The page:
Sometimes, we are the bearers of truth in a situation that has been obfuscated with others' interpretations of events or their investment in who they want us to be (versus who we are). We then receive their kharu upon us. The hurt felt has to be measured against our ego; is there some truth in what they feedback to us? Is there anything worth the effort of correction? Are they totally missing the point, and is it time to move on? Are they even directing cruelty specifically at us, or are we, in our ego, taking it upon ourselves when it has nothing to do with us?!

It's a complicated business, this becoming whole, congruent human beings. When faced with the aachaarya who keeps demanding 'who are you?', it is only when we can face the truth, the whole truth and nothing but the truth, warts, kharu and all, that we can respond even remotely close to who we actually are.

Words Beginning With... P

Preman - affection, fondness, joy, kindness, tender regard

Love - with the capital 'ell' - is the Universal Love, unconditional, unselfish, unstinting. It seeks no reward, no kudos, has no expectation of receipt. Preman is Pure Love and even in the worldly plain, holds no strings, makes no demands, states no ownership, and is a bottomless well of compassion, affection and kindness.

To apply prem in our daily life, we need to be secure within ourselves and clear about our understanding of Love of the capital variety. It is a commodity that is often taken for granted. The mistake is to think it abundant. It is certainly freely available, but the ability to tap into it and work with it and live it… well, takes some doing.

Even the noblest of people can get lost in the myriad other connotations of love. The love that permeates the world in all sorts of guises and can as often be nothing more than lust, jealousy, anger, greed, and so on, all dressed up with a cherry on top to fool the unsuspecting and the needy.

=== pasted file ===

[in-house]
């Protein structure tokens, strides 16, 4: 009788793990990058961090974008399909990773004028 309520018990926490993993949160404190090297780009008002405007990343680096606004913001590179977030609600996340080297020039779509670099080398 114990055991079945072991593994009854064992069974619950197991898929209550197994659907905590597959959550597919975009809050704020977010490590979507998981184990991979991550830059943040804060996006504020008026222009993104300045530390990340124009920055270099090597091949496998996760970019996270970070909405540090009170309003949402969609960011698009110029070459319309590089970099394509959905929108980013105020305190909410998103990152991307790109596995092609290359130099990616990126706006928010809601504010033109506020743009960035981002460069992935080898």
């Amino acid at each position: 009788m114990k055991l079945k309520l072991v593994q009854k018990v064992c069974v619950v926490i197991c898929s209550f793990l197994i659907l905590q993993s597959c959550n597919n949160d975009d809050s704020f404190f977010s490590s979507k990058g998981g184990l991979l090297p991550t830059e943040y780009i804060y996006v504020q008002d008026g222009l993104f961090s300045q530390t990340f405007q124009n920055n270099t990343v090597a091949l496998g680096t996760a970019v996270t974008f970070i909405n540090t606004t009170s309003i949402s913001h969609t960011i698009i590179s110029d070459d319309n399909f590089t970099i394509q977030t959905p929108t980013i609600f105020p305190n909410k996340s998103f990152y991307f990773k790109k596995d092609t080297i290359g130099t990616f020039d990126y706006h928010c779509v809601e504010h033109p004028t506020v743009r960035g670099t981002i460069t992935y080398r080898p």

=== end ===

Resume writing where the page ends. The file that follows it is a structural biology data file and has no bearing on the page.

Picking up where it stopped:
Needy, yes. All of us, every single one of us, wish to be loved - but what that is to us is as individual as ourselves. There is the expectation of something coming our way - even among the most giving of us. Almost certainly, we all know of at least one person about whom it is said they have such love to give but who seek attention through that love, or control, or drama… indeed 'love' is the most abundant emotion we have available to us. Yet, it is the most abused, misused and discarded.

In fact, for many, the idea that a Love which makes no request of them, which has no expectation that they can return it, is as alien as the atmosphere of Venus. They have learned that there is always a cost, a charge, for love, and they expect to pay it. They can be suspicious of motives, be greatly in fear of it, and seek to second-guess the bearer of Love.

So demeaning has been the experience of love, by some, so sceptical have they become, that there is a refusal to believe such an Unadulterated Love can exist. This is beyond sad.

Those of us who can, who have seen, felt and experienced the capital 'ell' Love have a duty to vibrate and spread it to the world. In thoughts, words or deeds, whichever is appropriate and of which we are capable.

There is room, though, to ask the Parent to listen, to cry in His Ear...

My prayer is that all can come into the embrace of Prem, that all will feel its healing and be lifted.

Words Beginning With... O

A.U.M. The primordial sound. "O"rigin.

 मृ॒त्युरा॑सीद॒मृतं॒  तर्हि॒  रात्र्या॒ अह्न॑ आसीत्प्रके॒तः।
आनी॑दवा॒तं स्व॒धया॒ तदेकं॒ तस्मा॑द्धा॒न्यन्न प॒रः किञ्च॒नास॑॥२॥
Then there was neither death nor immortality
nor was there then the torch of night and day.
The One breathed windlessly and self-sustaining.
There was that One then, and there was no other.

को अ॒द्धा वे॑द॒  इ॒ह प्र वो॑च॒त्कुत॒ आजा॑ता॒ कुत॑ इ॒यं विसृ॑ष्टिः।
अ॒र्वाग्दे॒वा अ॒स्य वि॒सर्ज॑ने॒नाथा॒ को वे॑द॒ यत॑ आब॒भूव॑॥६॥
But, after all, who knows, and who can say
Whence it all came, and how creation happened?
The gods themselves are later than creation,
so who knows truly whence it has arisen?